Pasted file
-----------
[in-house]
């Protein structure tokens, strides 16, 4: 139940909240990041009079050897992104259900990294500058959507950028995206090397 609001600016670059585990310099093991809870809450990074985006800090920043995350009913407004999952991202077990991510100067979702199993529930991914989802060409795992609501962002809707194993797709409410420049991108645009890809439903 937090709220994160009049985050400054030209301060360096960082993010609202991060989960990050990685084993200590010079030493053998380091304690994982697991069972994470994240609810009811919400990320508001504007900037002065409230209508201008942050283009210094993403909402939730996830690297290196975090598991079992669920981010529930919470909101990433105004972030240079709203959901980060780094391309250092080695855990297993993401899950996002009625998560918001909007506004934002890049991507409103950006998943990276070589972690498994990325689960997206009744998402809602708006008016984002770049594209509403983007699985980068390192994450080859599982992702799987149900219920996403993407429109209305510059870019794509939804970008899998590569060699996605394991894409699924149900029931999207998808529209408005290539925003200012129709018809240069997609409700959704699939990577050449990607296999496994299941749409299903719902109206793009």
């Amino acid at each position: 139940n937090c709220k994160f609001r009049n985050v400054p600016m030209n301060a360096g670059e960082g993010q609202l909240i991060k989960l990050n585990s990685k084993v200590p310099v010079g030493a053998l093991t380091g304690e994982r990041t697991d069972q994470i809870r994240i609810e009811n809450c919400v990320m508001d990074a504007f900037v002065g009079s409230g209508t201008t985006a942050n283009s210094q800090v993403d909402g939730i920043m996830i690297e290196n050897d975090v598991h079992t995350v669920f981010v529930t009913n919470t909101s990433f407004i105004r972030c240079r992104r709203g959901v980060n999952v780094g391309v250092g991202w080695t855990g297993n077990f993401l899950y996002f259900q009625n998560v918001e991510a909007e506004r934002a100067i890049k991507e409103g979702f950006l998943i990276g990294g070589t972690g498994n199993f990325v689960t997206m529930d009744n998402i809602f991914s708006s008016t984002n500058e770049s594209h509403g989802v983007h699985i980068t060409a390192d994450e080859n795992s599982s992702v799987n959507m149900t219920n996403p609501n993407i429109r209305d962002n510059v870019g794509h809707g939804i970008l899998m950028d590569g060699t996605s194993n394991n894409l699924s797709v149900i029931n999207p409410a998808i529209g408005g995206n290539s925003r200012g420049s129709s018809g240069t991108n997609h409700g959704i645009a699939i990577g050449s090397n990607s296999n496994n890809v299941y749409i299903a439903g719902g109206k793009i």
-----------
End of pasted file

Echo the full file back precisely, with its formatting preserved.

[in-house]
């Protein structure tokens, strides 16, 4: 139940909240990041009079050897992104259900990294500058959507950028995206090397 609001600016670059585990310099093991809870809450990074985006800090920043995350009913407004999952991202077990991510100067979702199993529930991914989802060409795992609501962002809707194993797709409410420049991108645009890809439903 937090709220994160009049985050400054030209301060360096960082993010609202991060989960990050990685084993200590010079030493053998380091304690994982697991069972994470994240609810009811919400990320508001504007900037002065409230209508201008942050283009210094993403909402939730996830690297290196975090598991079992669920981010529930919470909101990433105004972030240079709203959901980060780094391309250092080695855990297993993401899950996002009625998560918001909007506004934002890049991507409103950006998943990276070589972690498994990325689960997206009744998402809602708006008016984002770049594209509403983007699985980068390192994450080859599982992702799987149900219920996403993407429109209305510059870019794509939804970008899998590569060699996605394991894409699924149900029931999207998808529209408005290539925003200012129709018809240069997609409700959704699939990577050449990607296999496994299941749409299903719902109206793009």
């Amino acid at each position: 139940n937090c709220k994160f609001r009049n985050v400054p600016m030209n301060a360096g670059e960082g993010q609202l909240i991060k989960l990050n585990s990685k084993v200590p310099v010079g030493a053998l093991t380091g304690e994982r990041t697991d069972q994470i809870r994240i609810e009811n809450c919400v990320m508001d990074a504007f900037v002065g009079s409230g209508t201008t985006a942050n283009s210094q800090v993403d909402g939730i920043m996830i690297e290196n050897d975090v598991h079992t995350v669920f981010v529930t009913n919470t909101s990433f407004i105004r972030c240079r992104r709203g959901v980060n999952v780094g391309v250092g991202w080695t855990g297993n077990f993401l899950y996002f259900q009625n998560v918001e991510a909007e506004r934002a100067i890049k991507e409103g979702f950006l998943i990276g990294g070589t972690g498994n199993f990325v689960t997206m529930d009744n998402i809602f991914s708006s008016t984002n500058e770049s594209h509403g989802v983007h699985i980068t060409a390192d994450e080859n795992s599982s992702v799987n959507m149900t219920n996403p609501n993407i429109r209305d962002n510059v870019g794509h809707g939804i970008l899998m950028d590569g060699t996605s194993n394991n894409l699924s797709v149900i029931n999207p409410a998808i529209g408005g995206n290539s925003r200012g420049s129709s018809g240069t991108n997609h409700g959704i645009a699939i990577g050449s090397n990607s296999n496994n890809v299941y749409i299903a439903g719902g109206k793009i």